An Un­holy Tradition

The en­vi­ron­ment was the toast of sev­eral puja pan­dals. But in the end, thou­sands of idols still lined up for im­mer­sion in rivers and lakes

Tehelka - - HIZBUL MUJAHIDEEN -

colours. But these have been ex­cep­tions. One guilt-stricken or­gan­iser, who strived to cre­ate aware­ness about pol­lu­tion in the Ganga, ad­mit­ted that their idols, too, were im­mersed in a lo­cal south Kolkata lake des­ig­nated by the ad­min­is­tra­tion. “Our huge Shiva struc­ture has not been im­mersed. We will ask the fire bri­gade to dis­man­tle it. But the rest of the idols had to be im­mersed. We didn’t have a choice be­cause that is the reli­gious tradition,” he ex­plained un­com­fort­ably.

Re­li­gion, though, does not de­mand im­mer­sion of idols in rivers and lakes. Priests agree that the cus­tom of tarpan — where hymns are chanted while the idol’s face is re­flected in wa­ter held in a saucer — com­pletes the im­mer­sion process. There is no bar on us­ing the same set of idols for sub­se­quent pu­jas. Yet, there are few tak­ers for non-clay idols for long-term use or do­ing away with the tradition of ORI­EN­TAL RELI­GIOUS tra­di­tions have al­ways wor­shipped na­ture. The Prithvi Sukta (earth hymn) in the Atharva Veda is pos­si­bly the most an­cient ex­pres­sion of en­vi­ron­men­tal­ism. With chang­ing times, soul­less cus­toms have re­placed those val­ues. To­day, we make mon­sters of mon­keys by feed­ing them to com­pen­sate for our sin. We tram­ple over and lit­ter our best forests on pil­grim­ages. We parade ele­phants, sac­ri­fice goats and dump ev­ery­thing — from mor­tal re­mains to daily puja flow­ers — in the rivers.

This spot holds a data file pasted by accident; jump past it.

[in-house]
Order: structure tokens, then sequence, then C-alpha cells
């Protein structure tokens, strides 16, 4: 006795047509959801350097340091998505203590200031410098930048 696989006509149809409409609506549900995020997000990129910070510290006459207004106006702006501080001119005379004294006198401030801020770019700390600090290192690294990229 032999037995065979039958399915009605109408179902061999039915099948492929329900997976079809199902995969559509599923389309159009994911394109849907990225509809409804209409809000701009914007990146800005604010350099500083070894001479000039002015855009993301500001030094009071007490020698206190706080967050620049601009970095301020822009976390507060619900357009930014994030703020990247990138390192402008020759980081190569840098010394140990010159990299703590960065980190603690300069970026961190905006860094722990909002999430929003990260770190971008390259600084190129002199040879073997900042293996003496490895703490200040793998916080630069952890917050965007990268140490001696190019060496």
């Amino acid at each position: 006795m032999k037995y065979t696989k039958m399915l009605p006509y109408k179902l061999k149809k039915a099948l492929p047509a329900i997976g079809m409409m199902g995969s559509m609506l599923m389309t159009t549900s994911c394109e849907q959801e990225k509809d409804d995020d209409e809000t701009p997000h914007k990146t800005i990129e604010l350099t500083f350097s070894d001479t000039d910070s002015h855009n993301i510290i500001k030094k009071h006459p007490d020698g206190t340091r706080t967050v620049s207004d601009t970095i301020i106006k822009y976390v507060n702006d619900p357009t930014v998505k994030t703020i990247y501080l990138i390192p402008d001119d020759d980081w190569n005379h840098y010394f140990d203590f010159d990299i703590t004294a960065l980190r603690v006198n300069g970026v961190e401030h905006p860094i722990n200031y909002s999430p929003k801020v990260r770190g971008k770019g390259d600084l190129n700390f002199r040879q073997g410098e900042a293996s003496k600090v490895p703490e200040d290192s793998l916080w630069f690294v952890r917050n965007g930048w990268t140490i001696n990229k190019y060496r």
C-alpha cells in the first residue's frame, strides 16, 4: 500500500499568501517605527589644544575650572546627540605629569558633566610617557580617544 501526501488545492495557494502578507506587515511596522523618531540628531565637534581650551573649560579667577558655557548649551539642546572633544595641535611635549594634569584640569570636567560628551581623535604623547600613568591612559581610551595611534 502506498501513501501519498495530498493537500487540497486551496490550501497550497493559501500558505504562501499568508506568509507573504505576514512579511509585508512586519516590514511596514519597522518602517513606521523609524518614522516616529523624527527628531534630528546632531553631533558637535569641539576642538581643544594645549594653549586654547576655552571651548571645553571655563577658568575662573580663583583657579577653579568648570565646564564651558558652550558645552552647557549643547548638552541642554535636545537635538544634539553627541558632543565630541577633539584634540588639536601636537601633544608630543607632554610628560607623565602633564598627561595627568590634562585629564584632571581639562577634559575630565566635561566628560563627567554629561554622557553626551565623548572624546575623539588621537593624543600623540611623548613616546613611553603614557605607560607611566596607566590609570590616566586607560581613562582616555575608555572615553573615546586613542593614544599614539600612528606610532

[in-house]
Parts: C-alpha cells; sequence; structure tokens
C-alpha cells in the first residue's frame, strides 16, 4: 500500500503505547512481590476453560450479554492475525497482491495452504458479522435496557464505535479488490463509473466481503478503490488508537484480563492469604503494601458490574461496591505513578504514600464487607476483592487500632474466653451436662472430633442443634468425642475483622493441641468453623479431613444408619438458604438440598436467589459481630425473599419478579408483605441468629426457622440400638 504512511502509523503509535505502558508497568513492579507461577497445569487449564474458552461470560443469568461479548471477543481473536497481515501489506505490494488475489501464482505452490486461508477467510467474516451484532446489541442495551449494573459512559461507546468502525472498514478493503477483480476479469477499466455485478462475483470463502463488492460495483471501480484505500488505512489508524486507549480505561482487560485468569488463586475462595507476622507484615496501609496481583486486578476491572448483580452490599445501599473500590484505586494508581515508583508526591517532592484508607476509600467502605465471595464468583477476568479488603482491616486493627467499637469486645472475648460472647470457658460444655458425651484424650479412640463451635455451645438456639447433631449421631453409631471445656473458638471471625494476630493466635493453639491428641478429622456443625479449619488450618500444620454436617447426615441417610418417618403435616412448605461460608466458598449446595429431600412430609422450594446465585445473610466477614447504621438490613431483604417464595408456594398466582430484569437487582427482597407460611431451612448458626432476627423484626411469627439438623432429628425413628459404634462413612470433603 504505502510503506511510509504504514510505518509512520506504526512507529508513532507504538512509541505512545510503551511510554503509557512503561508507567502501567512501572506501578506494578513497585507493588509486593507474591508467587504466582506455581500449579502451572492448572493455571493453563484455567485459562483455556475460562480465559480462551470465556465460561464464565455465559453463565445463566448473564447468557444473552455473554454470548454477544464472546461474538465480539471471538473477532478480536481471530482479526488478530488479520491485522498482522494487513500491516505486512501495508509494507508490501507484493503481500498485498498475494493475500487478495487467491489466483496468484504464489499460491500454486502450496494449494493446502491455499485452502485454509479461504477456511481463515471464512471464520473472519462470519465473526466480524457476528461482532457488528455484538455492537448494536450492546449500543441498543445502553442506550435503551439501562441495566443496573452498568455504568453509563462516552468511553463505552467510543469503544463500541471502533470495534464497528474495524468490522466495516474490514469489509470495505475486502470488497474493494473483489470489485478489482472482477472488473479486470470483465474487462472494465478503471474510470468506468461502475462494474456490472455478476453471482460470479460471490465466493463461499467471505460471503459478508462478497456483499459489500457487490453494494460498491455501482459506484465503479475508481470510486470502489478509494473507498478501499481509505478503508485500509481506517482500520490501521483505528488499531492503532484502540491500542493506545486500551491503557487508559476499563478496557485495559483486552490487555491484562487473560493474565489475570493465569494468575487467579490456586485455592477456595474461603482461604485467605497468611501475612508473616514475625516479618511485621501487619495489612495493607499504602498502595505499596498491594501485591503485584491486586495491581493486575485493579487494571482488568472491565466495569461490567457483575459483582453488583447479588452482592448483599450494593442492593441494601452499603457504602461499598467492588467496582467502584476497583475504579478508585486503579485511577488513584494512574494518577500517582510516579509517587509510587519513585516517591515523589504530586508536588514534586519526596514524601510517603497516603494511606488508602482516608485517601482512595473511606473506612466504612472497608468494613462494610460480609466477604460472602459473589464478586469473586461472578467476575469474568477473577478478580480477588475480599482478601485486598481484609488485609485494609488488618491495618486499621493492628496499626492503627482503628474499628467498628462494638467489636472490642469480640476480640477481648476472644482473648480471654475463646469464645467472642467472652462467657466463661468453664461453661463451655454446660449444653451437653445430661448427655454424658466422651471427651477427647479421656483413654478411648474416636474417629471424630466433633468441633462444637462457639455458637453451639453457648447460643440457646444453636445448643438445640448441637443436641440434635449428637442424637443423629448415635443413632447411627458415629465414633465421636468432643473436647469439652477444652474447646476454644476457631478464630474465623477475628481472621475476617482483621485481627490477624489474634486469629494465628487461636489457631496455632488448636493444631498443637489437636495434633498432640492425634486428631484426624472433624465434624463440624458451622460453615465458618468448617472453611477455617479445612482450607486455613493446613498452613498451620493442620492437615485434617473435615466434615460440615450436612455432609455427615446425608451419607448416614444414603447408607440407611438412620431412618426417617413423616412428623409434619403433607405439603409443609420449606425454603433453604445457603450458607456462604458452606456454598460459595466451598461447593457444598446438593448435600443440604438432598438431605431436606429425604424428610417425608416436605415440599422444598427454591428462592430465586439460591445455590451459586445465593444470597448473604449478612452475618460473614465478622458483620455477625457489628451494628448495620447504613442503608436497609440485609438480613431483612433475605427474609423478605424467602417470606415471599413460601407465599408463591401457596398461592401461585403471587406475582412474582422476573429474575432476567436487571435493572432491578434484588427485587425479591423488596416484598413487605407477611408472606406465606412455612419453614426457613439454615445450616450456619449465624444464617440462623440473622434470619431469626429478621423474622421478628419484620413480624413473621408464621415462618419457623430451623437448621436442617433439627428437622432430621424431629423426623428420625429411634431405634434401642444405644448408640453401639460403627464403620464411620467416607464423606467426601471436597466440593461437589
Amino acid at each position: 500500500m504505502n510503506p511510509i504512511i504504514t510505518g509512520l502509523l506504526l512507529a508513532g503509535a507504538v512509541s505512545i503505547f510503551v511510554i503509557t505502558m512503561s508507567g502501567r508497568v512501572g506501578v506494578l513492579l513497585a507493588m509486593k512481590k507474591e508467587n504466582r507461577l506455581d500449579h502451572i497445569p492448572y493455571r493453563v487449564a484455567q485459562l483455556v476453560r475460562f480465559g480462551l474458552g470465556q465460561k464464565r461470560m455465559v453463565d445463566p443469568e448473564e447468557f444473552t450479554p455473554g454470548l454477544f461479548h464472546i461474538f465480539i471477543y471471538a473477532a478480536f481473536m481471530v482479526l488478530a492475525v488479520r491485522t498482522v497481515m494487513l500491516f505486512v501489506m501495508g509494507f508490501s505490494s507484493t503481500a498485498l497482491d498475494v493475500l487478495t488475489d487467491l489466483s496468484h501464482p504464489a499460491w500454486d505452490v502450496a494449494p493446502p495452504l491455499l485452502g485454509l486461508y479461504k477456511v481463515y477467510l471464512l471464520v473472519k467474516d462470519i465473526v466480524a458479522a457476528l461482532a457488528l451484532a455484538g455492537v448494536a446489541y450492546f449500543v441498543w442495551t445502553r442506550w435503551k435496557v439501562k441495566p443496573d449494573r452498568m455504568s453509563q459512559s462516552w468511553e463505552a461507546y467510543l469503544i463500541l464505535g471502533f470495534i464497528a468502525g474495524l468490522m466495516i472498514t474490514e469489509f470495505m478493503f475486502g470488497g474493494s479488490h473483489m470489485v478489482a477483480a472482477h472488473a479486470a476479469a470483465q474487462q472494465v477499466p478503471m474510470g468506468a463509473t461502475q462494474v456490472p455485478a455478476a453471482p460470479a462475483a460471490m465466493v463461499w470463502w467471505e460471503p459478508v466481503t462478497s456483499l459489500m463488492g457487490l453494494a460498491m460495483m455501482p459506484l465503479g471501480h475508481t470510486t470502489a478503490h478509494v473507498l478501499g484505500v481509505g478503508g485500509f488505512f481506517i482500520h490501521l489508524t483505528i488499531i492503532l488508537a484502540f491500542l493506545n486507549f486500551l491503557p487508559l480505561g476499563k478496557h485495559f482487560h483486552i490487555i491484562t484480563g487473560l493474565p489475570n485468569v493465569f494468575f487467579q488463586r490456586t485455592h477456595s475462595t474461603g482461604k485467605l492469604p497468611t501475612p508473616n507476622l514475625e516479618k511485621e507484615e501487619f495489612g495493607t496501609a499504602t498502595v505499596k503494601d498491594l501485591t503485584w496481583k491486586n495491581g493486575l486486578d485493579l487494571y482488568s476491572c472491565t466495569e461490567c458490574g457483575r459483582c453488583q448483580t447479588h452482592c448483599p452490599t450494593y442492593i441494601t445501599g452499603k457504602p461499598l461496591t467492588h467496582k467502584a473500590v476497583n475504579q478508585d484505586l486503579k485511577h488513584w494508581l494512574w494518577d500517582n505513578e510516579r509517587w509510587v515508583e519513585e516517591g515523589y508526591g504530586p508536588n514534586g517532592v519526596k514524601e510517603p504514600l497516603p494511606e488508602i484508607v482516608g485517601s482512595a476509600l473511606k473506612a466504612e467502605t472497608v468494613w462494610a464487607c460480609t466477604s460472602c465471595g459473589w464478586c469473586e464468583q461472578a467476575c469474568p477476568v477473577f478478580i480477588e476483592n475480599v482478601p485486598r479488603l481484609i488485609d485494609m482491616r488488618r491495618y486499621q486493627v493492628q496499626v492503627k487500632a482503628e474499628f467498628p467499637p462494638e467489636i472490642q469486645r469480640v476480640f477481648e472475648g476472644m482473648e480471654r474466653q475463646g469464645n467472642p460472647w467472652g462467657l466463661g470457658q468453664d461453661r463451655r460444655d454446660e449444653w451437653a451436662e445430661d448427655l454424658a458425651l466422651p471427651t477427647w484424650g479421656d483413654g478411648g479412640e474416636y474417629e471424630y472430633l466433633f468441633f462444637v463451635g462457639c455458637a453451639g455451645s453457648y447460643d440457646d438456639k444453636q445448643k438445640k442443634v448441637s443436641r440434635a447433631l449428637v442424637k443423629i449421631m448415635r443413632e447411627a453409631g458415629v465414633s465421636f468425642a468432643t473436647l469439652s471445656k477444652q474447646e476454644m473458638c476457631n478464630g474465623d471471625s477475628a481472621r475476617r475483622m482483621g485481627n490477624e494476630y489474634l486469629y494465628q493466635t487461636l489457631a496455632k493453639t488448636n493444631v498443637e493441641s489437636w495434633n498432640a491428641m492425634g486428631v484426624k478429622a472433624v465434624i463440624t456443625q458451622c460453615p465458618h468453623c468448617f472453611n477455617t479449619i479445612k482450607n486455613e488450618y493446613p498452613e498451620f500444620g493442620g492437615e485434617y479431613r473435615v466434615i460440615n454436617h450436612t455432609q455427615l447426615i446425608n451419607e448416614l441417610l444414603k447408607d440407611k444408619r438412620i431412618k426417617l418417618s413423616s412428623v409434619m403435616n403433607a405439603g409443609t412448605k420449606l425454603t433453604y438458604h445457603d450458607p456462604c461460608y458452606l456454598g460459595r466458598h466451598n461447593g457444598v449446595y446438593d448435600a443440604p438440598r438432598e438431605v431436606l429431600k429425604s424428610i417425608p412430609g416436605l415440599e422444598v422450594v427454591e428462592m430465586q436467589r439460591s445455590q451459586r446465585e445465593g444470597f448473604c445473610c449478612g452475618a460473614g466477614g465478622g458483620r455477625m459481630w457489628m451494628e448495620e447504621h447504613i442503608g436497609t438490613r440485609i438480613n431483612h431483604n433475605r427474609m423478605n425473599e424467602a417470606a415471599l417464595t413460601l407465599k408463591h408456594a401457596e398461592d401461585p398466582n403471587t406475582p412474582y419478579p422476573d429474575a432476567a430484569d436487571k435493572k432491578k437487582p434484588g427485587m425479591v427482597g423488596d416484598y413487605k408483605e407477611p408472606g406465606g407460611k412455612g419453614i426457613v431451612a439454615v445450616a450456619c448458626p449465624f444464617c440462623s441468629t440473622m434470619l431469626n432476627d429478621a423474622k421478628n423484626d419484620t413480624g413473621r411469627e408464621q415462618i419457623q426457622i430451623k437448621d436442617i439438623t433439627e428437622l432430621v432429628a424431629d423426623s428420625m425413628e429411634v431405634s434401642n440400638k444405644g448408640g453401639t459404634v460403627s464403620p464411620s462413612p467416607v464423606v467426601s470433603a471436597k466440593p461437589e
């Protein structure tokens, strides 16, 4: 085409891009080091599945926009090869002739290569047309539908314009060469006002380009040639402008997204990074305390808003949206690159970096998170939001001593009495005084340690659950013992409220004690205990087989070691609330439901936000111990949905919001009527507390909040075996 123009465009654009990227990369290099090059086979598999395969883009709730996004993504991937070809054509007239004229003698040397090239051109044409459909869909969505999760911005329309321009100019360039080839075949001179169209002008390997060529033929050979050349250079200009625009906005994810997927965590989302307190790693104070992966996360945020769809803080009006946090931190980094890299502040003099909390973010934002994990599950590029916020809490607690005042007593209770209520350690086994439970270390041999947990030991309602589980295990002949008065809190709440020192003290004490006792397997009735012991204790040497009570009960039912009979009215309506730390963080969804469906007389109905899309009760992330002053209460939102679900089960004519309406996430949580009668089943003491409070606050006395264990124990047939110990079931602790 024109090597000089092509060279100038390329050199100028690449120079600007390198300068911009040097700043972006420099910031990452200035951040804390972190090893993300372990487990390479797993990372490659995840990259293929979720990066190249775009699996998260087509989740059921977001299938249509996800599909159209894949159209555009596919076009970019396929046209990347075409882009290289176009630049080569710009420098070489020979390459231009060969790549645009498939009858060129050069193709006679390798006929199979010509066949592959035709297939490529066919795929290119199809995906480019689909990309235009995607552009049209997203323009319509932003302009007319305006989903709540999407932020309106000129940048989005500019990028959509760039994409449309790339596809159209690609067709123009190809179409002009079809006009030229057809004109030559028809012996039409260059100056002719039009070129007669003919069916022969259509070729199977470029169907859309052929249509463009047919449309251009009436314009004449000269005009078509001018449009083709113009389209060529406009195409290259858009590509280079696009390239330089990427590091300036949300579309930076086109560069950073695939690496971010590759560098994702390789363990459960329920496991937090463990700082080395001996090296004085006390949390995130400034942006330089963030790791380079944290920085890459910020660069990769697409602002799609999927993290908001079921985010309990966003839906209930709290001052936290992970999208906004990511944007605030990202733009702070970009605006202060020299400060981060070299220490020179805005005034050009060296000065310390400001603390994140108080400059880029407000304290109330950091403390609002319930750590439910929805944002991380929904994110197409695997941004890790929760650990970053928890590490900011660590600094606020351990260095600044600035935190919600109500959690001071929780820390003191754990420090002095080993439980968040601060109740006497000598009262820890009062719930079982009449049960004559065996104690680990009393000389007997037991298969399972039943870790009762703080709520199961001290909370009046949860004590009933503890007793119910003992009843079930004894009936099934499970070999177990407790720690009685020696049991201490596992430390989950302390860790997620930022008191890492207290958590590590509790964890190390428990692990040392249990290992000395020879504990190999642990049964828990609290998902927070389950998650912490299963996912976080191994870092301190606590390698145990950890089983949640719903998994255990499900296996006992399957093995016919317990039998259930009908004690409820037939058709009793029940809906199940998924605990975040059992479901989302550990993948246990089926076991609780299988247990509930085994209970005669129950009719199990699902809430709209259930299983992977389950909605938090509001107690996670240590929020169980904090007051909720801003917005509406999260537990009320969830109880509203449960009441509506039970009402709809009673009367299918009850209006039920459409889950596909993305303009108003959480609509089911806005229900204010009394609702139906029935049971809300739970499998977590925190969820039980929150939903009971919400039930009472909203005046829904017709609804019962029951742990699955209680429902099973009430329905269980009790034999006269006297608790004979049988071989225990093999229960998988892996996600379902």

But if sprin­kling a few drops of Ganga wa­ter is be­lieved to have the pu­ri­fy­ing ef­fect of a dip in the river, why do we need more than a saucer­ful for the rit­ual of im­mer­sion?

• Holy mess Thou­sands of idols were dumped in the Hooghly last week

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